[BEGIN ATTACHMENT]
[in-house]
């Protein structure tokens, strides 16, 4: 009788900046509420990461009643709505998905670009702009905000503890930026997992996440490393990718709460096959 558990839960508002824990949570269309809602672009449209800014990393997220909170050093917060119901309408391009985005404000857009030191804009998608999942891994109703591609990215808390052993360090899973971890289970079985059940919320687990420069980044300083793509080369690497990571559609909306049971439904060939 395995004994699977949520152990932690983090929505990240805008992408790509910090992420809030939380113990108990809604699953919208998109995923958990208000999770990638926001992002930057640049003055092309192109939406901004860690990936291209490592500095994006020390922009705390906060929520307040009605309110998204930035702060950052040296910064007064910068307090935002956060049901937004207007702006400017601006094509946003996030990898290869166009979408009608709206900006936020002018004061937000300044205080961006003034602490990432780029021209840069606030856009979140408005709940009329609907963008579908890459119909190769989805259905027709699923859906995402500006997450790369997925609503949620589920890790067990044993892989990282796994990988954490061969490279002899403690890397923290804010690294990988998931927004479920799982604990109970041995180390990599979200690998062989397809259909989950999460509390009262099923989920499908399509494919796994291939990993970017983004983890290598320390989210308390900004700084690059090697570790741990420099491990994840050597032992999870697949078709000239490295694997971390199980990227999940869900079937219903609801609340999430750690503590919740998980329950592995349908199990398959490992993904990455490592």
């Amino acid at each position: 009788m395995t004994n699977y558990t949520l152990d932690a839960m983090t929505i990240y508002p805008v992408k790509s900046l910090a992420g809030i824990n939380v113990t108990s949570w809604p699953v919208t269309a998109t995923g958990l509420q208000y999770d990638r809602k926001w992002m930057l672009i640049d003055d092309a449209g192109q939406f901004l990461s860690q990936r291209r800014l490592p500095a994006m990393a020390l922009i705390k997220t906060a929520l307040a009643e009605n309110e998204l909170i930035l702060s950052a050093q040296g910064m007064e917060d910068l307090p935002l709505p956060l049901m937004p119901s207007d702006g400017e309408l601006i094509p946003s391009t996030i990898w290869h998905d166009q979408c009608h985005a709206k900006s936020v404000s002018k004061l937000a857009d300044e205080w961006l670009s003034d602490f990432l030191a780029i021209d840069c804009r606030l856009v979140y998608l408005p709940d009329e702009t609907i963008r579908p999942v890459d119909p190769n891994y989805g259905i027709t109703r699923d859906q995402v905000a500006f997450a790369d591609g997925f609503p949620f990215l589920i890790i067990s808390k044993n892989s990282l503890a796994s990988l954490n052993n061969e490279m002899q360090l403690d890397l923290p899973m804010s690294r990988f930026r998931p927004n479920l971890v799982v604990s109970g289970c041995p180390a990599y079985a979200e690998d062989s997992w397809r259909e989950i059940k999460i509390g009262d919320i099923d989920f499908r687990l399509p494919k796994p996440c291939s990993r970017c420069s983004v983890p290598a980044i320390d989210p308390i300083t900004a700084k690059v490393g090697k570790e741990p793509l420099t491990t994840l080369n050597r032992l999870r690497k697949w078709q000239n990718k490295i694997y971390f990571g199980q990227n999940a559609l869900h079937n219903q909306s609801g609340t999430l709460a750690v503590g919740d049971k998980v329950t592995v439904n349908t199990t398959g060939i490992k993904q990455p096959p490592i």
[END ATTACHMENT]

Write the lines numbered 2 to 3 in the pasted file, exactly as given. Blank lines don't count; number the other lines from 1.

């Protein structure tokens, strides 16, 4: 009788900046509420990461009643709505998905670009702009905000503890930026997992996440490393990718709460096959 558990839960508002824990949570269309809602672009449209800014990393997220909170050093917060119901309408391009985005404000857009030191804009998608999942891994109703591609990215808390052993360090899973971890289970079985059940919320687990420069980044300083793509080369690497990571559609909306049971439904060939 395995004994699977949520152990932690983090929505990240805008992408790509910090992420809030939380113990108990809604699953919208998109995923958990208000999770990638926001992002930057640049003055092309192109939406901004860690990936291209490592500095994006020390922009705390906060929520307040009605309110998204930035702060950052040296910064007064910068307090935002956060049901937004207007702006400017601006094509946003996030990898290869166009979408009608709206900006936020002018004061937000300044205080961006003034602490990432780029021209840069606030856009979140408005709940009329609907963008579908890459119909190769989805259905027709699923859906995402500006997450790369997925609503949620589920890790067990044993892989990282796994990988954490061969490279002899403690890397923290804010690294990988998931927004479920799982604990109970041995180390990599979200690998062989397809259909989950999460509390009262099923989920499908399509494919796994291939990993970017983004983890290598320390989210308390900004700084690059090697570790741990420099491990994840050597032992999870697949078709000239490295694997971390199980990227999940869900079937219903609801609340999430750690503590919740998980329950592995349908199990398959490992993904990455490592």
């Amino acid at each position: 009788m395995t004994n699977y558990t949520l152990d932690a839960m983090t929505i990240y508002p805008v992408k790509s900046l910090a992420g809030i824990n939380v113990t108990s949570w809604p699953v919208t269309a998109t995923g958990l509420q208000y999770d990638r809602k926001w992002m930057l672009i640049d003055d092309a449209g192109q939406f901004l990461s860690q990936r291209r800014l490592p500095a994006m990393a020390l922009i705390k997220t906060a929520l307040a009643e009605n309110e998204l909170i930035l702060s950052a050093q040296g910064m007064e917060d910068l307090p935002l709505p956060l049901m937004p119901s207007d702006g400017e309408l601006i094509p946003s391009t996030i990898w290869h998905d166009q979408c009608h985005a709206k900006s936020v404000s002018k004061l937000a857009d300044e205080w961006l670009s003034d602490f990432l030191a780029i021209d840069c804009r606030l856009v979140y998608l408005p709940d009329e702009t609907i963008r579908p999942v890459d119909p190769n891994y989805g259905i027709t109703r699923d859906q995402v905000a500006f997450a790369d591609g997925f609503p949620f990215l589920i890790i067990s808390k044993n892989s990282l503890a796994s990988l954490n052993n061969e490279m002899q360090l403690d890397l923290p899973m804010s690294r990988f930026r998931p927004n479920l971890v799982v604990s109970g289970c041995p180390a990599y079985a979200e690998d062989s997992w397809r259909e989950i059940k999460i509390g009262d919320i099923d989920f499908r687990l399509p494919k796994p996440c291939s990993r970017c420069s983004v983890p290598a980044i320390d989210p308390i300083t900004a700084k690059v490393g090697k570790e741990p793509l420099t491990t994840l080369n050597r032992l999870r690497k697949w078709q000239n990718k490295i694997y971390f990571g199980q990227n999940a559609l869900h079937n219903q909306s609801g609340t999430l709460a750690v503590g919740d049971k998980v329950t592995v439904n349908t199990t398959g060939i490992k993904q990455p096959p490592i």